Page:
Review: Triumphant THE FUNNY GIRL IN ME: JOSEPHINE SANGES SINGS FANNY BRICE Debuts at The Laurie Beechman Theatre

Funny Girl, Funny Lady, Barbra Streisand... it's all Fanny Brice to Josephine Sanges.

By: May. 07, 2022
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Review: Triumphant THE FUNNY GIRL IN ME: JOSEPHINE SANGES SINGS FANNY BRICE Debuts at The Laurie Beechman Theatre

There are basically two types of clubs in New York where one can find cabaret shows. There are the big, slick, glossy clubs like 54 Below, Birdland, and Joe's Pub where often can be found movie stars and Tony winners playing their club acts between gigs involving their main hustle on Broadway and in front of the movie camera. Then there are the little rooms like Don't Tell Mama, The Laurie Beechman, and Pangea, where the working men, women, and gender non-conforming artists can be found doing cabaret for the love of the art, during their off-time from their day and survival jobs. From time to time there is some crossover between the two clubs but most of the time the movie stars appear in the big rooms and the working folks stick to the small rooms, and it's a system that seems to be working for everyone.

Josephine Sanges is one of the working people.

Review: Triumphant THE FUNNY GIRL IN ME: JOSEPHINE SANGES SINGS FANNY BRICE Debuts at The Laurie Beechman Theatre An award-winning cabaret performer, Josephine Sanges creates bonafide cabaret shows designed to play the intimate, artistic, bohemian cabaret rooms that land somewhere between the basement and the back of the establishment. She is an artist, she is an actress, she is a chanteuse. And last night, at The Laurie Beechman Theatre, Josephine Sanges debuted her new show THE FUNNY GIRL IN ME: JOSEPHINE SANGES SINGS FANNY BRICE and, when I go into one of these small cabaret rooms of New York City, this is the kind of show I want to see. It is the kind of show I look for. And Josephine Sanges has delivered that kind of show, and then some.

Review: Triumphant THE FUNNY GIRL IN ME: JOSEPHINE SANGES SINGS FANNY BRICE Debuts at The Laurie Beechman Theatre It is a sad fact of life but, were it not for the movie Funny Girl, the world at large would not remember Fanny Brice. When the Broadway play made Barbra Streisand a star, Fanny Brice's legend was sealed, for all time. As long as there are people who love great movies and people who love Barbra Streisand, there will be people who know who Fanny Brice is. That's something. But (and this is a big but) the world still doesn't know who Fanny Brice was. A YouTube search can turn up some clips of both the audio and video nature that people can enjoy and that actresses playing Funny Girl in stock can use as research, but there is actually precious little out there to help keep the memory of the real Fanny Brice alive for the general public - but that can be said about many great talents of the past. Fortunately, there are actors and writers everywhere, each of whom has a fascination with some historical show business figure that they wish to present to the world. That's how the legends of Mae West and John Barrymore were made into the plays Dirty Blonde and Barrymore. Pam Gems, alone, gave the world Piaf and Marlene. And any number of cabaret performers have created shows honoring artists like Cole Porter (Michael Griffiths), Peggy Lee (Cady Huffman), and even Fanny Brice (Kimberly Faye Greenberg).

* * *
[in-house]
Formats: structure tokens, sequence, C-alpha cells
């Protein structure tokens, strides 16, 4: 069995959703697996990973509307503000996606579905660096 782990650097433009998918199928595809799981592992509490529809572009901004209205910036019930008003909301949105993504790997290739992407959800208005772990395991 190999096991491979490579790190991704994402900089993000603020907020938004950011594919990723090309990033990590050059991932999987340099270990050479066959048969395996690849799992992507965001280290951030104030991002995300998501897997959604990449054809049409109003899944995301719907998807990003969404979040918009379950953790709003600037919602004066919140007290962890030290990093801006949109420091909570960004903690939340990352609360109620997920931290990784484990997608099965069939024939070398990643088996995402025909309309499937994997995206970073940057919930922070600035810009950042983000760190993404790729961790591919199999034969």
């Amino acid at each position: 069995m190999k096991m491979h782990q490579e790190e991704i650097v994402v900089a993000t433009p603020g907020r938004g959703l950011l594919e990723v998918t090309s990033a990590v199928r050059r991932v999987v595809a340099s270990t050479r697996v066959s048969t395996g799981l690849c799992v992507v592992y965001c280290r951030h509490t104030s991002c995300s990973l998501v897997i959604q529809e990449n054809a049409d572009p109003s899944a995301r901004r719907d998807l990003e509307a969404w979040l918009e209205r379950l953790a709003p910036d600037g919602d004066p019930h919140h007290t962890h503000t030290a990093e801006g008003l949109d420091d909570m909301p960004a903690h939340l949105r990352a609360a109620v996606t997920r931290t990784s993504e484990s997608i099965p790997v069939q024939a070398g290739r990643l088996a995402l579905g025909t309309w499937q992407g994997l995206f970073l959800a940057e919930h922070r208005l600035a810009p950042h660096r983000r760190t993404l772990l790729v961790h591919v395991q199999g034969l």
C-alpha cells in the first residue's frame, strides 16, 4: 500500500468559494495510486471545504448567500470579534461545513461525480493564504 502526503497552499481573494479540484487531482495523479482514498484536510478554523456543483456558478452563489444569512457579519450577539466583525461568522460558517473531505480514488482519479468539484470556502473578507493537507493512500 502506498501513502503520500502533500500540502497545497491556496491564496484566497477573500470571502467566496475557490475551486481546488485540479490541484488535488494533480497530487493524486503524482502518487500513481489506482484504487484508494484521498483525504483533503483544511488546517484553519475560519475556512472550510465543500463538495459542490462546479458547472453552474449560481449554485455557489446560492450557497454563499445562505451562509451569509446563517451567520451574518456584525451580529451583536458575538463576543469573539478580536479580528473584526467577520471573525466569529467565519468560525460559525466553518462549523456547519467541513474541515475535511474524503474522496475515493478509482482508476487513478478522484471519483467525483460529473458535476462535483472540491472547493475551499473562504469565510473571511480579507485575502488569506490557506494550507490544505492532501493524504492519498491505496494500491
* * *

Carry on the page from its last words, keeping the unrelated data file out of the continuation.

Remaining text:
Well, Fanny Brice - the one from Funny Girl, the one from Funny Lady, and the one from the Lower East Side - are all alive and well and lighting up the Laurie Beechman Theatre, thanks to Josephine Sanges.